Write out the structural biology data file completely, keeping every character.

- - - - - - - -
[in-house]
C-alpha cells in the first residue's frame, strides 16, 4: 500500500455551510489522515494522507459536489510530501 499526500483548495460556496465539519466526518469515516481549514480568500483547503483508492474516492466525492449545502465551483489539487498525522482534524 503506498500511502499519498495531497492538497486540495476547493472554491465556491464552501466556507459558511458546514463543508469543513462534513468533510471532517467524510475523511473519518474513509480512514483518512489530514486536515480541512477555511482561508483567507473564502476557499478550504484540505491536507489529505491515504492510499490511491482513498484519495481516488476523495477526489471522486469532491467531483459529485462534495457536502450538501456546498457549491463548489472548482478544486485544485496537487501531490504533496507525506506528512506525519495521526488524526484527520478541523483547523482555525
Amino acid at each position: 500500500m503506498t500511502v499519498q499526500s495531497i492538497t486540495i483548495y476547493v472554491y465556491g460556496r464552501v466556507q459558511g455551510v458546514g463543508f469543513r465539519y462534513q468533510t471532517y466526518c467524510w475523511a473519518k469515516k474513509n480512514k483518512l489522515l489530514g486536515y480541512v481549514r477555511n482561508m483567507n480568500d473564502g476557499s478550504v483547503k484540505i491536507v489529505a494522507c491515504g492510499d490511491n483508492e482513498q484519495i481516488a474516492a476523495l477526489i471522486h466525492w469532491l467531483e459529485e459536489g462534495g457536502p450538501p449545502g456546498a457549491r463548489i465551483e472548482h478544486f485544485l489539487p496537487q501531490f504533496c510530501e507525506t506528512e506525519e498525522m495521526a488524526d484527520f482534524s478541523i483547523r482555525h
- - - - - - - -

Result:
[in-house]
C-alpha cells in the first residue's frame, strides 16, 4: 500500500455551510489522515494522507459536489510530501 499526500483548495460556496465539519466526518469515516481549514480568500483547503483508492474516492466525492449545502465551483489539487498525522482534524 503506498500511502499519498495531497492538497486540495476547493472554491465556491464552501466556507459558511458546514463543508469543513462534513468533510471532517467524510475523511473519518474513509480512514483518512489530514486536515480541512477555511482561508483567507473564502476557499478550504484540505491536507489529505491515504492510499490511491482513498484519495481516488476523495477526489471522486469532491467531483459529485462534495457536502450538501456546498457549491463548489472548482478544486485544485496537487501531490504533496507525506506528512506525519495521526488524526484527520478541523483547523482555525
Amino acid at each position: 500500500m503506498t500511502v499519498q499526500s495531497i492538497t486540495i483548495y476547493v472554491y465556491g460556496r464552501v466556507q459558511g455551510v458546514g463543508f469543513r465539519y462534513q468533510t471532517y466526518c467524510w475523511a473519518k469515516k474513509n480512514k483518512l489522515l489530514g486536515y480541512v481549514r477555511n482561508m483567507n480568500d473564502g476557499s478550504v483547503k484540505i491536507v489529505a494522507c491515504g492510499d490511491n483508492e482513498q484519495i481516488a474516492a476523495l477526489i471522486h466525492w469532491l467531483e459529485e459536489g462534495g457536502p450538501p449545502g456546498a457549491r463548489i465551483e472548482h478544486f485544485l489539487p496537487q501531490f504533496c510530501e507525506t506528512e506525519e498525522m495521526a488524526d484527520f482534524s478541523i483547523r482555525h